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Essays

Is Chinese Democracy out of Reach?

In Lu Xun’s Nahan or A Call to Arms,” he makes an interesting comparison of Chinese society:

Imagine an iron house without windows, absolutely indestructible, with many people fast asleep inside who will soon die of suffocation. But you know since they will die in their sleep, they will not feel the pain of death. Now if you cry aloud to wake a few of the lighter sleepers, making those unfortunate few suffer the agony of irrevocable death, do you think you are doing them a good turn?” [In turn his friend in the story returns,] “But if a few awake, you can’t say there is no hope of destroying the iron house. [1]

During his time, Lu Xun was an active critique of the existing warlord system of China. In China, democracy is not an influential idea. In Chinese democracy, priorities are evaluated differently from western democracy. Although there have been attempts at democratization in the past, liberal democracy will most likely not be achieved in the 21st century due to political strongmen, nationalism, and its authoritarian resilience.

A liberal democracy is vastly different from the current structure of the People’s Republic of China. Liberal democracy can be defined as a representative political system that is characterized by multiparty elections, separation of the legislative, executive, and judicial branches of government[2]. Whereas the Marxist-Leninist-Maoist position of democracy is built on an economic foundation. Mao is recorded as saying, “Democracy for the people and dictatorship over the reactionaries, the combination of these two constituent parts is the People’s Democratic Dictatorship”[3]. Under the Chinese communist system there was a written democracy, but decisions were still made by the unelected politburo.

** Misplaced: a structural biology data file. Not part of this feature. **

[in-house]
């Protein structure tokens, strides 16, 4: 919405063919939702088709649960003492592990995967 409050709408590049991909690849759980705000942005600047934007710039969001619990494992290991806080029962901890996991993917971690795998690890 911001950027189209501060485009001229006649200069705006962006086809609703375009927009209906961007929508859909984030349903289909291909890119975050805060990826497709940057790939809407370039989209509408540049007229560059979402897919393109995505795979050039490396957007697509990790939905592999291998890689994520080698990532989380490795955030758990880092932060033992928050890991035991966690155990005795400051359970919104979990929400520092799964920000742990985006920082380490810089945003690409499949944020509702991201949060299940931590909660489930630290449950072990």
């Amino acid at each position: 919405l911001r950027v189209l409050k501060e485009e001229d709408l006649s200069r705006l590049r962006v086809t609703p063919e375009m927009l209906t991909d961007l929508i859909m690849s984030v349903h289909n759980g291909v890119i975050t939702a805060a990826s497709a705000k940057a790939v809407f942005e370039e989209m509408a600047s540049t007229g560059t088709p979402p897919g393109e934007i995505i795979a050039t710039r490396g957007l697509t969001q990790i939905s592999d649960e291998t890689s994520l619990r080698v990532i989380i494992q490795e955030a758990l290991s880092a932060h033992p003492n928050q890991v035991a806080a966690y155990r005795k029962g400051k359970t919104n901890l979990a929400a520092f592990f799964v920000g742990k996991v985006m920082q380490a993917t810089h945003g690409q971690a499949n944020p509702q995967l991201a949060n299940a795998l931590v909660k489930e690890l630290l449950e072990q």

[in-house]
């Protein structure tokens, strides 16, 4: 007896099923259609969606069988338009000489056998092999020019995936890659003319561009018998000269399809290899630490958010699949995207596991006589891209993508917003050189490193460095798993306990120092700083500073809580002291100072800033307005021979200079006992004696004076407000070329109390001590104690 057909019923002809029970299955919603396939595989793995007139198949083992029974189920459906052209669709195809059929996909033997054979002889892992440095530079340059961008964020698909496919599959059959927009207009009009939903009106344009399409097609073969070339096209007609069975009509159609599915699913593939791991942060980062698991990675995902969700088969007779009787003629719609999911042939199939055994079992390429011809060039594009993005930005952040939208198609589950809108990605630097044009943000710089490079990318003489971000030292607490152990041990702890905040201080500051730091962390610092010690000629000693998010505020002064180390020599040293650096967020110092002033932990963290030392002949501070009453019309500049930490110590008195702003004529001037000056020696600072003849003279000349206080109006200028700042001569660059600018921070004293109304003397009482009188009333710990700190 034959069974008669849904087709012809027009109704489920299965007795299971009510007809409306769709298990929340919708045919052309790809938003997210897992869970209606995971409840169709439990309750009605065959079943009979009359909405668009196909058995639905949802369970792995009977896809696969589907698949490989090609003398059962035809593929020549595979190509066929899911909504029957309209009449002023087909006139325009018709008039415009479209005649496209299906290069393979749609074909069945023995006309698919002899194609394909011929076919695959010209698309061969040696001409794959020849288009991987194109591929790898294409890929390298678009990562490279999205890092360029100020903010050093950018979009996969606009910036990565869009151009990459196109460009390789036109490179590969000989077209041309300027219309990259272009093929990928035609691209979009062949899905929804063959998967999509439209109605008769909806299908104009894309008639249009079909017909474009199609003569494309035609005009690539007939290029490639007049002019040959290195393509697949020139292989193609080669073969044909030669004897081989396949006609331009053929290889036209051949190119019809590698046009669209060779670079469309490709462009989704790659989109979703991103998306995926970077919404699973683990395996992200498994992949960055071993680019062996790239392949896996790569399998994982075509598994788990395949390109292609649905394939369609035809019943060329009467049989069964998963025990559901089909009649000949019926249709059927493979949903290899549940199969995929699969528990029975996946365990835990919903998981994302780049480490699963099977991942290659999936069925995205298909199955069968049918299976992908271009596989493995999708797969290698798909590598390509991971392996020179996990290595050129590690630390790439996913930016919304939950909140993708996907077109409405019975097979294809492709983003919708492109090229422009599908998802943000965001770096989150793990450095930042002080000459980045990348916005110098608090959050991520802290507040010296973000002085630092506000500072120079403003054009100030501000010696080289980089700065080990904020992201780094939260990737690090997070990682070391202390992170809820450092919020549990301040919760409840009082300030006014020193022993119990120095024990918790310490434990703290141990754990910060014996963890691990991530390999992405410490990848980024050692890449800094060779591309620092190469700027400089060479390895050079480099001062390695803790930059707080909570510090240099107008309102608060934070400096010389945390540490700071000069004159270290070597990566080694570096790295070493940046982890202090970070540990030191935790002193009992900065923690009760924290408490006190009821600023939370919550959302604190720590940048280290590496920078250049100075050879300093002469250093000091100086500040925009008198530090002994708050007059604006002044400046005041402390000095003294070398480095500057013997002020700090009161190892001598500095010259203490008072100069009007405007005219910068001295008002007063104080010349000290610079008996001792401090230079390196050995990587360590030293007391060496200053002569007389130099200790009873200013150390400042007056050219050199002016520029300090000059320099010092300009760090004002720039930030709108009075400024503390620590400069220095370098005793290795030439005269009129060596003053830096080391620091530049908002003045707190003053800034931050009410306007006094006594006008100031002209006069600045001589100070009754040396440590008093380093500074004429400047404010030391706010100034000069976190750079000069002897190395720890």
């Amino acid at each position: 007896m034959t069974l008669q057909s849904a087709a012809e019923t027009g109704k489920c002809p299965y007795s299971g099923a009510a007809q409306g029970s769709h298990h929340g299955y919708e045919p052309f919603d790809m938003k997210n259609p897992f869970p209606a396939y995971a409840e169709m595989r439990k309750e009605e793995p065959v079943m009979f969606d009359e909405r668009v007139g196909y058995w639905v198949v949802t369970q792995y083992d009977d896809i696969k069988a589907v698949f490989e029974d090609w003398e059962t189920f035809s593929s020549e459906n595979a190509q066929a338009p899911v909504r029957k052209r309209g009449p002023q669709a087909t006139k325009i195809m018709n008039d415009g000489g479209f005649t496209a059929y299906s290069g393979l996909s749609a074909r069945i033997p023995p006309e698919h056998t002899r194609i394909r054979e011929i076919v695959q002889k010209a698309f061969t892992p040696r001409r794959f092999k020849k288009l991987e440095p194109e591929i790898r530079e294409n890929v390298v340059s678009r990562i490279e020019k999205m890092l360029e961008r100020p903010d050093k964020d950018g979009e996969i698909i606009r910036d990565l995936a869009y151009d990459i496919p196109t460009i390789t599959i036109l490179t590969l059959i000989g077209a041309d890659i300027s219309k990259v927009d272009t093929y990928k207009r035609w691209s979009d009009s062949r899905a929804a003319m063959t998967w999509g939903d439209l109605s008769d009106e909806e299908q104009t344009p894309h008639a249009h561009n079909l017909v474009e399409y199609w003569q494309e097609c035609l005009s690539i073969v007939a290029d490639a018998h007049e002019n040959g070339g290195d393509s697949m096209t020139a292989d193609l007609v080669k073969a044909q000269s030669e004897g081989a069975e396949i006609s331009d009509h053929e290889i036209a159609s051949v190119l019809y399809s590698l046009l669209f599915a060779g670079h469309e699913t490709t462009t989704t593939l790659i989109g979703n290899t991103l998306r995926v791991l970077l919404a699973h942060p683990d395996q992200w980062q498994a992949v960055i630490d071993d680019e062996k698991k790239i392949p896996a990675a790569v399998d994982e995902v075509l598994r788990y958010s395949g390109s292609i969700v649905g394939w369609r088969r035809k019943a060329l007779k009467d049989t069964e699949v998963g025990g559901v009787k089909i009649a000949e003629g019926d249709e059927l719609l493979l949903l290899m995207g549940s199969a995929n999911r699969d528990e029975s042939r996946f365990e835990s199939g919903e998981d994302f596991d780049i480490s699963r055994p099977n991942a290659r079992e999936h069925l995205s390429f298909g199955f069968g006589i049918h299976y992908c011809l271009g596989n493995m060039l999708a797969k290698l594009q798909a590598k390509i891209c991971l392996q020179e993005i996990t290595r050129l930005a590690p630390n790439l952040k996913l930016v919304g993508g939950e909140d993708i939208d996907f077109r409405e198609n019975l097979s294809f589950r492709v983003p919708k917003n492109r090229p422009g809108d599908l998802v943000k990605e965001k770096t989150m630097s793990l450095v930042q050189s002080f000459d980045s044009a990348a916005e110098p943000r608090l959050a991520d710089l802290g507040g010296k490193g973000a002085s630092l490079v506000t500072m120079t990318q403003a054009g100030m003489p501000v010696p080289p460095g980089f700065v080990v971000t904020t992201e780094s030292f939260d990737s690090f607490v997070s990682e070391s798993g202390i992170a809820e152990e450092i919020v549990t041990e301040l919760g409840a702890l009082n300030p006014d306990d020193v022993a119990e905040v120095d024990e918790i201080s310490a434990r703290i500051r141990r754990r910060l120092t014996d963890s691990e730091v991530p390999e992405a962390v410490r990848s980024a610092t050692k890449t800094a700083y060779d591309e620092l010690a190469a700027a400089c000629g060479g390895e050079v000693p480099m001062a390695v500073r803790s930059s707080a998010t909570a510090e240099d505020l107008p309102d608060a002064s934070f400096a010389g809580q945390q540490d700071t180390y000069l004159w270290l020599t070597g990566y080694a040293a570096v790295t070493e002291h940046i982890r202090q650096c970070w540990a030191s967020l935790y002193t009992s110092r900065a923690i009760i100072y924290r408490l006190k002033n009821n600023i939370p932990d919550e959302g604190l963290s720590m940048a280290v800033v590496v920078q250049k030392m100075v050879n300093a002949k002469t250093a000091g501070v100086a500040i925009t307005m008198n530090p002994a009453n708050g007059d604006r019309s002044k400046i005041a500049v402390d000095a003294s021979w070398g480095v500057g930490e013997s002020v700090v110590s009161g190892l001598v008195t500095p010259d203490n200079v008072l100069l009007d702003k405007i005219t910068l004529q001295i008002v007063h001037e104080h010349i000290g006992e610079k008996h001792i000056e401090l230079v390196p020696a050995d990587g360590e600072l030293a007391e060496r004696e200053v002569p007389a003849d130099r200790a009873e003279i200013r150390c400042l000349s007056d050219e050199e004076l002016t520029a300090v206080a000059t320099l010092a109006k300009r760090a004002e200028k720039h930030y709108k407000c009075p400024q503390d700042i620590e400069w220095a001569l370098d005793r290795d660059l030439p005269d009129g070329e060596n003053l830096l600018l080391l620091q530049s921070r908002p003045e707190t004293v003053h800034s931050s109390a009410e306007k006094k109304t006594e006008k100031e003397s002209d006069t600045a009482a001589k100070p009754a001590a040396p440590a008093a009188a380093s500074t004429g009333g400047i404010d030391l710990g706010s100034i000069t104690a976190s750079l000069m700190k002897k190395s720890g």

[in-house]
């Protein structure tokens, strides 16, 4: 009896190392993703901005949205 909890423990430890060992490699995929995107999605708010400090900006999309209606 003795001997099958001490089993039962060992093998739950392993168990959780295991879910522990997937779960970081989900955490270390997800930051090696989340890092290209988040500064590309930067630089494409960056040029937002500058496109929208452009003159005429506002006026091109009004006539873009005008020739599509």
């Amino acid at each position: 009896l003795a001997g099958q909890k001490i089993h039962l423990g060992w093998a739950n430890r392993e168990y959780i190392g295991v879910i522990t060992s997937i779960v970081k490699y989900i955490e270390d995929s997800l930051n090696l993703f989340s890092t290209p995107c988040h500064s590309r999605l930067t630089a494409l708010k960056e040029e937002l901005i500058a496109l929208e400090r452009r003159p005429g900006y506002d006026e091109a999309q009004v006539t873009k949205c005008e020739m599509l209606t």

China’s second core leadership, Deng Xiaoping, believed that China should never adopt a western-style democracy, the thinking was that the multi-party representative system and a system of checks and balances were a democratic monopoly of the capitalist class. Instead, especially in light of the Soviet Union’s collapse, Deng preferred incremental changes in his reforms rather than a shock therapy style. According to Deng, “without political stability, there could be no democracy.” And these stable reforms can be achieved through intraparty democracy[4].